Groundbreaking research is allowing quadriplegics to control objects with a robotic arm and the power of their thoughts.
Bryan Cera demonstrates his “Glove One,” a wireless phone that fits ON your hand.
FRX Polymers has developed a new type of fire-resistant plastic that doesn't give off smoke.
The Empulse is the first mass produced electric motorcycle that offers a 100 mile range and a 100 mph top speed.
Technologist JP Rangaswami muses on our relationship to information, and offers a sharp insight: we treat data like food.
Facebook increases size of IPO while Apple may reportedly be increasing the size of the iPhone screen.
The world's largest motorcycle manufacturer launches its first mass-market motorcycle in India.
The Wave Glider ocean robot can help monitor ocean temperatures, weather, and even detect oil spills.
Steve Jobs' request for tougher glass in the iPhone led Corning to produce Gorilla Glass at a previously struggling Kentucky factory.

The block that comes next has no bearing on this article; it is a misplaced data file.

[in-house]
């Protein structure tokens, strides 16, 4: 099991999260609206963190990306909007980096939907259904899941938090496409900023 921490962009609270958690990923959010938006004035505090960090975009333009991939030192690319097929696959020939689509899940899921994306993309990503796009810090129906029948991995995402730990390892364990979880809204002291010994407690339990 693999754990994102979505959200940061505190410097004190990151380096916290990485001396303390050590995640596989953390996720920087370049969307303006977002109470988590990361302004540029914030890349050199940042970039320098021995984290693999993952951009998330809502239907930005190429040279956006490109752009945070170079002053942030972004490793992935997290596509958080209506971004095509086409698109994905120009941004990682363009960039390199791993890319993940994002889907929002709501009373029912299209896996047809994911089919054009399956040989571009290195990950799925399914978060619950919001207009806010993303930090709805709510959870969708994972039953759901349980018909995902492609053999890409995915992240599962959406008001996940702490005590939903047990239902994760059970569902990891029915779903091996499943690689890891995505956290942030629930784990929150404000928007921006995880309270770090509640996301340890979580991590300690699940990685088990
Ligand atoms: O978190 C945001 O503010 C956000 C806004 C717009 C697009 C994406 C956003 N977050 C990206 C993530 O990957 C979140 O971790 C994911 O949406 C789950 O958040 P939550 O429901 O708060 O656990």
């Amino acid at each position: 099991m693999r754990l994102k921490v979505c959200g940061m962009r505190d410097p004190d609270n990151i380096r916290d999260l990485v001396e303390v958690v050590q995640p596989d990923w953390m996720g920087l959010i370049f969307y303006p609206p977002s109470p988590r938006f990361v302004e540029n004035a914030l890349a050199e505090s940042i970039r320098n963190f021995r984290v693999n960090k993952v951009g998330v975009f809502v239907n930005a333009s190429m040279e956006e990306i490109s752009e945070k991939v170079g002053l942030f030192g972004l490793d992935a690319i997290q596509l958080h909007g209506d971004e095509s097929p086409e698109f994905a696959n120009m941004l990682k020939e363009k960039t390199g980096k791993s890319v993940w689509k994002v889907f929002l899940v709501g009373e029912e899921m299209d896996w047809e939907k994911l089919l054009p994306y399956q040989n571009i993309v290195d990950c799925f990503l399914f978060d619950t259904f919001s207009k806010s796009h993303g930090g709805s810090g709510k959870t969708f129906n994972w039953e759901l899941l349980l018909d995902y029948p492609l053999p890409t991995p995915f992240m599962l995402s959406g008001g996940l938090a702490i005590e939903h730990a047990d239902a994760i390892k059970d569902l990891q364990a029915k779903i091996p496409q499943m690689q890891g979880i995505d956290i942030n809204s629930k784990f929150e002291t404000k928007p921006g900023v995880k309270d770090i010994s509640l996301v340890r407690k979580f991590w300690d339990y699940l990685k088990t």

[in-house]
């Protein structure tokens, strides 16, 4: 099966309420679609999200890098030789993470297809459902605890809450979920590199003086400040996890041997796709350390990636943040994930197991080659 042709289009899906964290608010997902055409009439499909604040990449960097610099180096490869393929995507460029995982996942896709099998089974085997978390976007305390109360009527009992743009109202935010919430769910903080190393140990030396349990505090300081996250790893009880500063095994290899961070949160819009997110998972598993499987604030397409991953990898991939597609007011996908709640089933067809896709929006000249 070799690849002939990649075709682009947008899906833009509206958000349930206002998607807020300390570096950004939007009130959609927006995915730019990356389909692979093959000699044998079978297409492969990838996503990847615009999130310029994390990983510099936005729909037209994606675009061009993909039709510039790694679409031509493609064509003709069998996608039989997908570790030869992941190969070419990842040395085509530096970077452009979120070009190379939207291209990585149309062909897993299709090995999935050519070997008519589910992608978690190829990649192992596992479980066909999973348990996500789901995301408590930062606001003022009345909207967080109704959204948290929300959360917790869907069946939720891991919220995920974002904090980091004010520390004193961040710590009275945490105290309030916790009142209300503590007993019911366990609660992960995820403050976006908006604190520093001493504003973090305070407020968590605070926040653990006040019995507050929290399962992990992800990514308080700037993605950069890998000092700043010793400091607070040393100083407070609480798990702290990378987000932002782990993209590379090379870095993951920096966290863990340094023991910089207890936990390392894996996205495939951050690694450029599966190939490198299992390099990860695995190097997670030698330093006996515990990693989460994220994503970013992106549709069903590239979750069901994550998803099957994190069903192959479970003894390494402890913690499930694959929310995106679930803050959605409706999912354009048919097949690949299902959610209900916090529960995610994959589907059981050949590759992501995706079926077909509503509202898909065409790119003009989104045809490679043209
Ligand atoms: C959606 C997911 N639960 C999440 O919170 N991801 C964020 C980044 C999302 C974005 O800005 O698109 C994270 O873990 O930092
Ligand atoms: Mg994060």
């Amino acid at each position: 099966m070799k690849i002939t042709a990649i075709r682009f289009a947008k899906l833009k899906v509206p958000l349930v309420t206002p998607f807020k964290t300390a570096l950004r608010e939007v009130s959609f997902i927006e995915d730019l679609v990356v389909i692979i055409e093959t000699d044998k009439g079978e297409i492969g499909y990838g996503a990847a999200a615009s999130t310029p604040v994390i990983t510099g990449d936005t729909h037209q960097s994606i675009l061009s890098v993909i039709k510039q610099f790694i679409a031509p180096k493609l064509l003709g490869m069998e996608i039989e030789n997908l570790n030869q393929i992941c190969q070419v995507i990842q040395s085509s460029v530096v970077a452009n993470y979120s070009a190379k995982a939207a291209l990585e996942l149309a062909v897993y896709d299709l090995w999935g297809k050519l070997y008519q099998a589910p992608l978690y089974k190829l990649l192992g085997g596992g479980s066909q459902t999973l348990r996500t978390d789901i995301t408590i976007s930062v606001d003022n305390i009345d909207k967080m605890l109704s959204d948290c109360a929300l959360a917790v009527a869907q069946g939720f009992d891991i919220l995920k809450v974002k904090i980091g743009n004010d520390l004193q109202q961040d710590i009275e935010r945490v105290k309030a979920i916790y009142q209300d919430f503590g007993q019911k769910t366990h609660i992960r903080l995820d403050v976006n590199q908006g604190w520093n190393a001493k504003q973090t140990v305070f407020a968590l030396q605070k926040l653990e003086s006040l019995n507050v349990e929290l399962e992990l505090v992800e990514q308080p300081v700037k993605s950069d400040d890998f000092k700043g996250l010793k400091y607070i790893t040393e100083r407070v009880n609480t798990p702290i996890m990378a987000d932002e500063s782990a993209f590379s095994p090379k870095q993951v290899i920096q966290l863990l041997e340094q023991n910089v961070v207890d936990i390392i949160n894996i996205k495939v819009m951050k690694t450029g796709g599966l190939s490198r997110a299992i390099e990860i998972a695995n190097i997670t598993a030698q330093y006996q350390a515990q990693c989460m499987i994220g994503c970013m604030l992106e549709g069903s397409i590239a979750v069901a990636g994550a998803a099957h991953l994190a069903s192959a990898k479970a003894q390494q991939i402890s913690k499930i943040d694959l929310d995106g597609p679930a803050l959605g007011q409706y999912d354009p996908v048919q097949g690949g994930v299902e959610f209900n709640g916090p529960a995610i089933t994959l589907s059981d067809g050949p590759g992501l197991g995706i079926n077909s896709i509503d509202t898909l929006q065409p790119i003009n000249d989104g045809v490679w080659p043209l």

Google has combined new and existing safety technology into a driverless car that recently got its license from the state of Nevada.
Take a look at this time-lapse showing individual 3D printed parts being created in fast-motion on the Objet Connex 3D printer.
Energy theorist Amory Lovins lays out the steps we must take to end the world's dependence on oil.
Economist Paul Krugman says the U.S. needs to spend more to climb out of what he calls "a depression."
Engineers at the University of Bristol have received a grant to make what could be the world's first biodegradable robots.
A lab in New York isn't waiting for an economic turnaround. It's creating one.
Princeton's Alan Blinder says it will take four or five more years for all the jobs lost during the recession to come back.
Terry Iverson discusses the Champion Now movement, which works to change the public perception of manufacturing to help inform younger generations about the industry's career opportunities.
The president of ManpowerGroup, says those who've been out of the workforce for a long time need to keep up with skills.
More than 40 percent of the actions you perform every day are the product of habits you've developed.